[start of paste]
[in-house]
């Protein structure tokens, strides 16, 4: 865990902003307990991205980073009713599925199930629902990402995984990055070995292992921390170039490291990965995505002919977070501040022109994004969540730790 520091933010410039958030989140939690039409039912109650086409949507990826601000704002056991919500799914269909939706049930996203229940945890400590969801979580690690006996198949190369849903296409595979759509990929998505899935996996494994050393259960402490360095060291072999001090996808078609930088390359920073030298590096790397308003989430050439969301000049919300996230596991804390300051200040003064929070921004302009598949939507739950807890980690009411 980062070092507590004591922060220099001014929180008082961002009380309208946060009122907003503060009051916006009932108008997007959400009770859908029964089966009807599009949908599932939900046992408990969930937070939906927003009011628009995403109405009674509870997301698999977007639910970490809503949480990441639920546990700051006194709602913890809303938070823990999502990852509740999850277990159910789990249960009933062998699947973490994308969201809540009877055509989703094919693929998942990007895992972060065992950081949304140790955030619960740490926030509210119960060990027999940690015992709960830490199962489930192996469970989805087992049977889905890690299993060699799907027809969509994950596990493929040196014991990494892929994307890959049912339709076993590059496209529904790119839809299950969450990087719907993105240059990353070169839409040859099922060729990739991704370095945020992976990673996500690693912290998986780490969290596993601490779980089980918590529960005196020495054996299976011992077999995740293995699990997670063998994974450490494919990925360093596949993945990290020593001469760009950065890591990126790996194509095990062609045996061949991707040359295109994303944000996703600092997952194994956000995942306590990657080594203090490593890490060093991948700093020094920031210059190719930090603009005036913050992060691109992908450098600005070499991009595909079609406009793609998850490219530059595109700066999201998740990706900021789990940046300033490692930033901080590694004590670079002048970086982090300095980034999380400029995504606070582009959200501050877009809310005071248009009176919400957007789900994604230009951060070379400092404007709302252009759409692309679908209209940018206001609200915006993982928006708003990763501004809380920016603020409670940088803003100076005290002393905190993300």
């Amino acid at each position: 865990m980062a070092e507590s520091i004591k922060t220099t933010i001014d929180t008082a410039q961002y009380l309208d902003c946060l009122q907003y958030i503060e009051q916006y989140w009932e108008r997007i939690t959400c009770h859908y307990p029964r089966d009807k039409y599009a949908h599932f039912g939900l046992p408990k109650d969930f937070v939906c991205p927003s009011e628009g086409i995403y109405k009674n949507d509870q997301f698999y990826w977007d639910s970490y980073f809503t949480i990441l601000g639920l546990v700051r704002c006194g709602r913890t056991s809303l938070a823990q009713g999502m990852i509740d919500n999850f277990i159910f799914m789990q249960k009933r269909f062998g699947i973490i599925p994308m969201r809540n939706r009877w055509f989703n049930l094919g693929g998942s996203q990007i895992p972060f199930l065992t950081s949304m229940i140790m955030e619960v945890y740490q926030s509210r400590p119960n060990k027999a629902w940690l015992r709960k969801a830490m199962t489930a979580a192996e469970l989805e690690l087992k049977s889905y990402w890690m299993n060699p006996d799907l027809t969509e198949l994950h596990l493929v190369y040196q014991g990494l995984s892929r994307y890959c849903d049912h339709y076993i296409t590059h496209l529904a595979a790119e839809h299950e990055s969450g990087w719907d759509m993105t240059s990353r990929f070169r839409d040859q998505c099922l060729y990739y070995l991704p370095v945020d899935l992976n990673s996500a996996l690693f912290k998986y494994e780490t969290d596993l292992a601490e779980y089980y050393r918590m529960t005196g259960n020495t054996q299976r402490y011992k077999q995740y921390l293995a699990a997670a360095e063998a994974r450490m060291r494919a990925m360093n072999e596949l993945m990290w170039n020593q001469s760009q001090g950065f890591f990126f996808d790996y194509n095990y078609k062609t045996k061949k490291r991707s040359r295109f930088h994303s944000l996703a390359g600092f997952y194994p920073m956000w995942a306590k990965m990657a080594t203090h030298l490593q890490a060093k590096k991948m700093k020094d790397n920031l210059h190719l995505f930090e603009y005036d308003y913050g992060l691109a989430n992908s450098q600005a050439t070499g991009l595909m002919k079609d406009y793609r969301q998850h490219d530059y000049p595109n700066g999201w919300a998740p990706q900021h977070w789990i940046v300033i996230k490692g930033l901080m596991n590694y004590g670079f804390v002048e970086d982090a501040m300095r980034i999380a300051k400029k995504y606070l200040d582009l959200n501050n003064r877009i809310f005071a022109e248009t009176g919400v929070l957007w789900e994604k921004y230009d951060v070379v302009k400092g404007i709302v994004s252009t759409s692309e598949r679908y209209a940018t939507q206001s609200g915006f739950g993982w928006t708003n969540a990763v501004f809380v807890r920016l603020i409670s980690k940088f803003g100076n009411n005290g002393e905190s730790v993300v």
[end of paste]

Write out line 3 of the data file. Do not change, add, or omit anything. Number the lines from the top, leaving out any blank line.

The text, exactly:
């Amino acid at each position: 865990m980062a070092e507590s520091i004591k922060t220099t933010i001014d929180t008082a410039q961002y009380l309208d902003c946060l009122q907003y958030i503060e009051q916006y989140w009932e108008r997007i939690t959400c009770h859908y307990p029964r089966d009807k039409y599009a949908h599932f039912g939900l046992p408990k109650d969930f937070v939906c991205p927003s009011e628009g086409i995403y109405k009674n949507d509870q997301f698999y990826w977007d639910s970490y980073f809503t949480i990441l601000g639920l546990v700051r704002c006194g709602r913890t056991s809303l938070a823990q009713g999502m990852i509740d919500n999850f277990i159910f799914m789990q249960k009933r269909f062998g699947i973490i599925p994308m969201r809540n939706r009877w055509f989703n049930l094919g693929g998942s996203q990007i895992p972060f199930l065992t950081s949304m229940i140790m955030e619960v945890y740490q926030s509210r400590p119960n060990k027999a629902w940690l015992r709960k969801a830490m199962t489930a979580a192996e469970l989805e690690l087992k049977s889905y990402w890690m299993n060699p006996d799907l027809t969509e198949l994950h596990l493929v190369y040196q014991g990494l995984s892929r994307y890959c849903d049912h339709y076993i296409t590059h496209l529904a595979a790119e839809h299950e990055s969450g990087w719907d759509m993105t240059s990353r990929f070169r839409d040859q998505c099922l060729y990739y070995l991704p370095v945020d899935l992976n990673s996500a996996l690693f912290k998986y494994e780490t969290d596993l292992a601490e779980y089980y050393r918590m529960t005196g259960n020495t054996q299976r402490y011992k077999q995740y921390l293995a699990a997670a360095e063998a994974r450490m060291r494919a990925m360093n072999e596949l993945m990290w170039n020593q001469s760009q001090g950065f890591f990126f996808d790996y194509n095990y078609k062609t045996k061949k490291r991707s040359r295109f930088h994303s944000l996703a390359g600092f997952y194994p920073m956000w995942a306590k990965m990657a080594t203090h030298l490593q890490a060093k590096k991948m700093k020094d790397n920031l210059h190719l995505f930090e603009y005036d308003y913050g992060l691109a989430n992908s450098q600005a050439t070499g991009l595909m002919k079609d406009y793609r969301q998850h490219d530059y000049p595109n700066g999201w919300a998740p990706q900021h977070w789990i940046v300033i996230k490692g930033l901080m596991n590694y004590g670079f804390v002048e970086d982090a501040m300095r980034i999380a300051k400029k995504y606070l200040d582009l959200n501050n003064r877009i809310f005071a022109e248009t009176g919400v929070l957007w789900e994604k921004y230009d951060v070379v302009k400092g404007i709302v994004s252009t759409s692309e598949r679908y209209a940018t939507q206001s609200g915006f739950g993982w928006t708003n969540a990763v501004f809380v807890r920016l603020i409670s980690k940088f803003g100076n009411n005290g002393e905190s730790v993300v």